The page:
Nicklaus’ Proposed Florida Design Monopoly Killed 0 5

(ALBUQUERQUE, N.M.) March 14, 2011 — Opinion: Step away from the drafting table and put the pencil down — slowly. That means you, Jack Nicklaus.

That was essentially the public reaction when word got out that two Florida state legislators had introduced a bill to give Nicklaus exclusive rights to design the “Jack Nicklaus Golf Trail” in Florida state parks.

A la the Robert Trent Jones Golf Trail in Alabama, the Nicklaus trail would have required Florida parks officials to “coordinate with Jack Nicklaus” to identify parks suitable for golf courses.

Now, Jack Nicklaus has designed some nice golf courses — 300 in fact, 63 of which are on various “top 100” lists. But does Florida need more golf courses? Does it need more condos? More hotels?

Would vacationing golfers choose to torment themselves with Nicklaus’ difficult designs when they could choose to have fun doing something else — like yanking out their fingernails with pliers?

Before the idea was killed, the Orlando Sentinel in an editorial called the proposal “Worst. Idea. Ever.” More.

— Dan Vukelich

Elsewhere …

Reclaimed water: A study of reclaimed water use in Spain found that courses that use it tend to over-irrigate, in the belief that salinity needs to be flushed from the soil. More.

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Ewart Wins Euro Ladies Tour Qualifier 0 6

(MURCIA, SPAIN) Jan. 20, 2011 — Former Lobo golfer Jodi Ewart won the Q School event to gain full status on the 2012 Ladies European Tour. She had already won full status on LPGA Tour.

Ewart claimed first place in the Euro qualifier on Thursday in Murcia, Spain, finishing five rounds on the La Manga North and South courses at 11-under, edging Swiss amateur Anais Maggetti by two shots. Ewart, 24, held the top spot for the final four rounds.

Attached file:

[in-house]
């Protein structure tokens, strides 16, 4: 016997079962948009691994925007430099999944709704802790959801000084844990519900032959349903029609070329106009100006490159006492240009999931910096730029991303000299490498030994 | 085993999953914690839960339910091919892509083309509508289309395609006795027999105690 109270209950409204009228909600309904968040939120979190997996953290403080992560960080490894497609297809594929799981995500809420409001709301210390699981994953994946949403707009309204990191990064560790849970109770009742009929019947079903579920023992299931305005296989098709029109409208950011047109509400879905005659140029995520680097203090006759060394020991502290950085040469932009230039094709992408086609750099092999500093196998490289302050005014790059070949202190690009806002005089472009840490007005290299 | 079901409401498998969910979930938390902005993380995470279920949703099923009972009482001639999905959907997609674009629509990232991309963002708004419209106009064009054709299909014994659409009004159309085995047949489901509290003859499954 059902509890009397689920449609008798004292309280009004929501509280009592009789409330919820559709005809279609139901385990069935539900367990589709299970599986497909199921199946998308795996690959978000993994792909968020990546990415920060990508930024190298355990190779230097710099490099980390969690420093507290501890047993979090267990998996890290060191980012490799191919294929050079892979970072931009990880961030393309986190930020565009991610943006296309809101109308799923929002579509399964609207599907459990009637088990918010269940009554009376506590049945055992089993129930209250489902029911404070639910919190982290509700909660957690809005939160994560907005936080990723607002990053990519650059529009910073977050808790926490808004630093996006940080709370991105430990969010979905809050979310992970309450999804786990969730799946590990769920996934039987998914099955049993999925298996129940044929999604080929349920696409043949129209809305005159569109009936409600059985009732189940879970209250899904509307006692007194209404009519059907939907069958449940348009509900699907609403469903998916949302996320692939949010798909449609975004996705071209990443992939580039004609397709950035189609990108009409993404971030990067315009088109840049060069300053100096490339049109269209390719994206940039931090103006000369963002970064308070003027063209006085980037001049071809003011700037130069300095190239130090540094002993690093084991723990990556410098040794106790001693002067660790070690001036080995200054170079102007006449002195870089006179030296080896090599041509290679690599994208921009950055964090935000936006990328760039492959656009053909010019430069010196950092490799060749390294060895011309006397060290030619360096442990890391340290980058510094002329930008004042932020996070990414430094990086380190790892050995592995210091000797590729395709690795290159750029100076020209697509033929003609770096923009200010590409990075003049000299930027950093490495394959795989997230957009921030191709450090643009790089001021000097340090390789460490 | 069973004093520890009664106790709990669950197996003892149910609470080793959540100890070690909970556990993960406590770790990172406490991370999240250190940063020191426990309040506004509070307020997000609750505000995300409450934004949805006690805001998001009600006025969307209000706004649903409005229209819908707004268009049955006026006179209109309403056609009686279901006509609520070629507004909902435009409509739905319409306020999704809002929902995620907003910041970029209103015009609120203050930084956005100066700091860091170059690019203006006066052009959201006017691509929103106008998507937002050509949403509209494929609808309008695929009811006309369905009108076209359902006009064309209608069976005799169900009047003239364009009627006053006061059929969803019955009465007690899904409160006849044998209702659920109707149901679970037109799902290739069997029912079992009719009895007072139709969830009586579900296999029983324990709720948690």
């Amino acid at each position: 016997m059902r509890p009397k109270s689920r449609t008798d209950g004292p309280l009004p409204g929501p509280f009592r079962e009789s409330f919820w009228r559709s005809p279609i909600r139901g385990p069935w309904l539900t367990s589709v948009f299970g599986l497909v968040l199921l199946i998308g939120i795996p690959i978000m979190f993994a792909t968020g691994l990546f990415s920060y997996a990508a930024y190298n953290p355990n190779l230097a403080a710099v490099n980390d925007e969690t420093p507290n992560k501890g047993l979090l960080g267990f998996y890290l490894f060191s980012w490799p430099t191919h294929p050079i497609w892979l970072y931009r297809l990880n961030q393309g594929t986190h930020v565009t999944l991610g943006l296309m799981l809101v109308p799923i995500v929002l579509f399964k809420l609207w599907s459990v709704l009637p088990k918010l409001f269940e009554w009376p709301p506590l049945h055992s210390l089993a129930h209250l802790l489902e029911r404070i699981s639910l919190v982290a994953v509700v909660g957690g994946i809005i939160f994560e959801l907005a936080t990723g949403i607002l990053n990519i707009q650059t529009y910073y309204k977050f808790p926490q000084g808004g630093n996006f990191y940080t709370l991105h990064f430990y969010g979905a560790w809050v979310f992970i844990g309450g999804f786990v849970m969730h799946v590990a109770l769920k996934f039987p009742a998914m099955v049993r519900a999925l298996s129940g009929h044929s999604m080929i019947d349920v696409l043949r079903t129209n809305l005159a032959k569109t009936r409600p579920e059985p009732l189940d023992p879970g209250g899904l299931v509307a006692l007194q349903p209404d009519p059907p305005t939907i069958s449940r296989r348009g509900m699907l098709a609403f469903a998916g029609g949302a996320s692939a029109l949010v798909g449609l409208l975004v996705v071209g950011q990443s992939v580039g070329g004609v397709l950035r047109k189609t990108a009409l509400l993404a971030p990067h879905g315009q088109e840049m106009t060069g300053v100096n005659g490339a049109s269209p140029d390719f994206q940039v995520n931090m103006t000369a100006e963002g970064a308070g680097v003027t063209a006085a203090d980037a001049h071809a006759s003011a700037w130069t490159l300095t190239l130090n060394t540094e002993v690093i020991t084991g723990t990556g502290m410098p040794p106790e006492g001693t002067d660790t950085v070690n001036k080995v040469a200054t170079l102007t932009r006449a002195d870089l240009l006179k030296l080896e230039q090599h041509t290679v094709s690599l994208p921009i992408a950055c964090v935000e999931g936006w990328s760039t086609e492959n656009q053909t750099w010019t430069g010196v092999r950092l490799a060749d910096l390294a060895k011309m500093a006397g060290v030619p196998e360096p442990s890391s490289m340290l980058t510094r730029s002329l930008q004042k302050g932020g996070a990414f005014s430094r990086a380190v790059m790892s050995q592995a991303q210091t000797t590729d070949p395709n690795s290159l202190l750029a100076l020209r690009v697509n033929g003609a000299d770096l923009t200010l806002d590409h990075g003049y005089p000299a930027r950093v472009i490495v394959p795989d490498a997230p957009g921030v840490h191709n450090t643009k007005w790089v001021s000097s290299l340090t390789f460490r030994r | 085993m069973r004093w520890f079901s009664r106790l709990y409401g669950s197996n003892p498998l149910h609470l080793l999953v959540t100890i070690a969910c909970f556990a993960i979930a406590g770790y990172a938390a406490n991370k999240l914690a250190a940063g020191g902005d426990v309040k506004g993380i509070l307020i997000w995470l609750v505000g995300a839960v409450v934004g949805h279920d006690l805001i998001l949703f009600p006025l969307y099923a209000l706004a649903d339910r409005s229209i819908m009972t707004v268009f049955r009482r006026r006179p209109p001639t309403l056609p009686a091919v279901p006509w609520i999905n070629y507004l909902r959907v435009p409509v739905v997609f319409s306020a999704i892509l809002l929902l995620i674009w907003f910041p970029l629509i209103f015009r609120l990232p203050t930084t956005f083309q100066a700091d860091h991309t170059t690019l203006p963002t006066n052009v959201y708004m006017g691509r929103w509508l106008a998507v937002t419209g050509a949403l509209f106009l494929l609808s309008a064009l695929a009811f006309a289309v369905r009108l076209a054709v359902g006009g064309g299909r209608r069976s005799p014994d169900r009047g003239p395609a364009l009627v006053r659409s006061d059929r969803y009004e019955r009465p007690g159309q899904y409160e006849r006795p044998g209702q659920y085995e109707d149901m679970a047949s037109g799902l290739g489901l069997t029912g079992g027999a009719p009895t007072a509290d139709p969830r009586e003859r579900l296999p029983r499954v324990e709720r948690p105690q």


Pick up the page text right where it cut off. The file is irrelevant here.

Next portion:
“I mean, fourth on the LPGA and now winning the LET; it’s a pretty good off-season if you ask me,” the Yorkshire, England, native said. “It feels good and I’m really looking forward to this year.”

Ewart heads home to Florida before beginning her inaugural LPGA Tour season Feb. 9, at the ISPS Handa Women’s Australian Open in Victoria, Australia.

The interview below was shot by us as she finished her Lobo golf career.

— Dan Vukelich

PING CEO: Change the Golf Ball, Save the Courses 0 4

(PHOENIX) Jan. 3, 2012 –The chairman and CEO of Ping says three different balls should be approved by rule-makers — one longer, one the same as and one shorter than balls currently approved for play.

Shorter balls could then be mandated as a condition of play on classic courses hosting PGA Tour events — keeping them competitive. Longer balls could be allowed for amateur play. Ball distance could even be factored into handicaps — like course slope ratings, says PING head John Solheim.

The proposal is a radical departure from the principle underlying the Rules of Golf that a single ball with a single distance limit be played by players at all levels, even though many golf authorities believe the length of the modern golf ball is the single biggest factor in making some of the great courses of the 19th and 20th centuries obsolete for professional play.

In a letter to the USGA and the R&A, Solheim proposed  a “Ball Distance Rating System” to categorize balls into three distance categories. “This concept addresses the unique talents of the top 0.1 percent of the world’s golfers without hurting the other 99.9 percent,” Solheim said.

A “silver dot” rating could apply to balls that conform to the current distance limits, a “gold dot” rating to balls that are longer (perhaps 30 yards longer), and a “bronze dot” rating for balls that are shorter than today’s ball limit (again, maybe 30 yards shorter),” Solheim said.

“More BDR levels could be added, if needed, to address future increases in driving distance by Tour professionals,” he said.

“Most courses hosting professional tour events were built with, or have added, sufficient length to challenge the world’s best golfers. Perhaps a small number of tournaments, those played at some of the game’s classic courses, would find it exciting to put the original design elements of the layout back in play by requiring shorter rated golf balls,” he said.

Higher handicappers could play a longer ball to make them competitive against longer courses, Solheim said.

Click here for John Solheim’s complete statement.